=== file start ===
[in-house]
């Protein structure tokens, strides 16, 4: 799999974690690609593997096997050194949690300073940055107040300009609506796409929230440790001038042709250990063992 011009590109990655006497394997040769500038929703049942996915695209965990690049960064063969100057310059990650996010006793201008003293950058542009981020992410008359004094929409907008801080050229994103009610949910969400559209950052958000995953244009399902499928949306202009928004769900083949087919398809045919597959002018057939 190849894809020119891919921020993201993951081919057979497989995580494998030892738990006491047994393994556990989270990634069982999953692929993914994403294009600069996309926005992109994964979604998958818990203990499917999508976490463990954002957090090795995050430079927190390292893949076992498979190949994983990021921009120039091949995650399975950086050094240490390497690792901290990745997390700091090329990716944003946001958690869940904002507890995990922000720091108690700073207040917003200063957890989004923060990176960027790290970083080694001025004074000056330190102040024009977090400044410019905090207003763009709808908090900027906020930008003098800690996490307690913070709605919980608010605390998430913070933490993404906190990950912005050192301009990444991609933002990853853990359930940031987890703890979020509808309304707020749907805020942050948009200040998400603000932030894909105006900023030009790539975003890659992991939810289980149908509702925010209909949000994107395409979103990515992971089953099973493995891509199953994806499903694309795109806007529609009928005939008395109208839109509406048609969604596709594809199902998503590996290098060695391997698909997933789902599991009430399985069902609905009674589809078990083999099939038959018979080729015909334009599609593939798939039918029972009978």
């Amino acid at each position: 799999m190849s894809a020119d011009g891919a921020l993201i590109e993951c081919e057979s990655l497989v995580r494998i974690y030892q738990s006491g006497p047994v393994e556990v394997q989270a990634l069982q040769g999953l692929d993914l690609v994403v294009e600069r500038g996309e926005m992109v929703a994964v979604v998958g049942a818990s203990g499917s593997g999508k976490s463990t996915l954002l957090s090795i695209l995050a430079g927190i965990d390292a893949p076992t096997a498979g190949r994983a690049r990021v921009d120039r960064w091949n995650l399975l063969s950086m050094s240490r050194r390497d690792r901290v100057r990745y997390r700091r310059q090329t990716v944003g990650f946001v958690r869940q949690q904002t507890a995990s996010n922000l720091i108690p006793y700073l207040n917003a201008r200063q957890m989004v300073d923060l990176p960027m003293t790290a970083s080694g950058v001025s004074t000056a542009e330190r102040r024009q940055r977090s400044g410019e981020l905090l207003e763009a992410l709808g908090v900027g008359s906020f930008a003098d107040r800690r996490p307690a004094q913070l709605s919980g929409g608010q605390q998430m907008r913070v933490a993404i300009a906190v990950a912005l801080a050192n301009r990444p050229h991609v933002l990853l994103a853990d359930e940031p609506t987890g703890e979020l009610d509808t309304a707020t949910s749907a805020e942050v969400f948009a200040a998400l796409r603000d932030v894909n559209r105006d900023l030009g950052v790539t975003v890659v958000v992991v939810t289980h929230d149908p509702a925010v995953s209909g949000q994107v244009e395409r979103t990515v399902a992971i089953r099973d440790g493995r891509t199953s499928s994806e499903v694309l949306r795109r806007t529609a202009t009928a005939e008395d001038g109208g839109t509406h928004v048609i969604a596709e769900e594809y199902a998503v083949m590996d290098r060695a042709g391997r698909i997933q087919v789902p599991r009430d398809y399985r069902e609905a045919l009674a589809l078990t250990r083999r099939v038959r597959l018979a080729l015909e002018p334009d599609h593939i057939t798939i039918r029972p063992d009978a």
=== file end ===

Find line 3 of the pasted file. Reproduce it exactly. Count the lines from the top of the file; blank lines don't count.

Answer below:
């Amino acid at each position: 799999m190849s894809a020119d011009g891919a921020l993201i590109e993951c081919e057979s990655l497989v995580r494998i974690y030892q738990s006491g006497p047994v393994e556990v394997q989270a990634l069982q040769g999953l692929d993914l690609v994403v294009e600069r500038g996309e926005m992109v929703a994964v979604v998958g049942a818990s203990g499917s593997g999508k976490s463990t996915l954002l957090s090795i695209l995050a430079g927190i965990d390292a893949p076992t096997a498979g190949r994983a690049r990021v921009d120039r960064w091949n995650l399975l063969s950086m050094s240490r050194r390497d690792r901290v100057r990745y997390r700091r310059q090329t990716v944003g990650f946001v958690r869940q949690q904002t507890a995990s996010n922000l720091i108690p006793y700073l207040n917003a201008r200063q957890m989004v300073d923060l990176p960027m003293t790290a970083s080694g950058v001025s004074t000056a542009e330190r102040r024009q940055r977090s400044g410019e981020l905090l207003e763009a992410l709808g908090v900027g008359s906020f930008a003098d107040r800690r996490p307690a004094q913070l709605s919980g929409g608010q605390q998430m907008r913070v933490a993404i300009a906190v990950a912005l801080a050192n301009r990444p050229h991609v933002l990853l994103a853990d359930e940031p609506t987890g703890e979020l009610d509808t309304a707020t949910s749907a805020e942050v969400f948009a200040a998400l796409r603000d932030v894909n559209r105006d900023l030009g950052v790539t975003v890659v958000v992991v939810t289980h929230d149908p509702a925010v995953s209909g949000q994107v244009e395409r979103t990515v399902a992971i089953r099973d440790g493995r891509t199953s499928s994806e499903v694309l949306r795109r806007t529609a202009t009928a005939e008395d001038g109208g839109t509406h928004v048609i969604a596709e769900e594809y199902a998503v083949m590996d290098r060695a042709g391997r698909i997933q087919v789902p599991r009430d398809y399985r069902e609905a045919l009674a589809l078990t250990r083999r099939v038959r597959l018979a080729l015909e002018p334009d599609h593939i057939t798939i039918r029972p063992d009978a």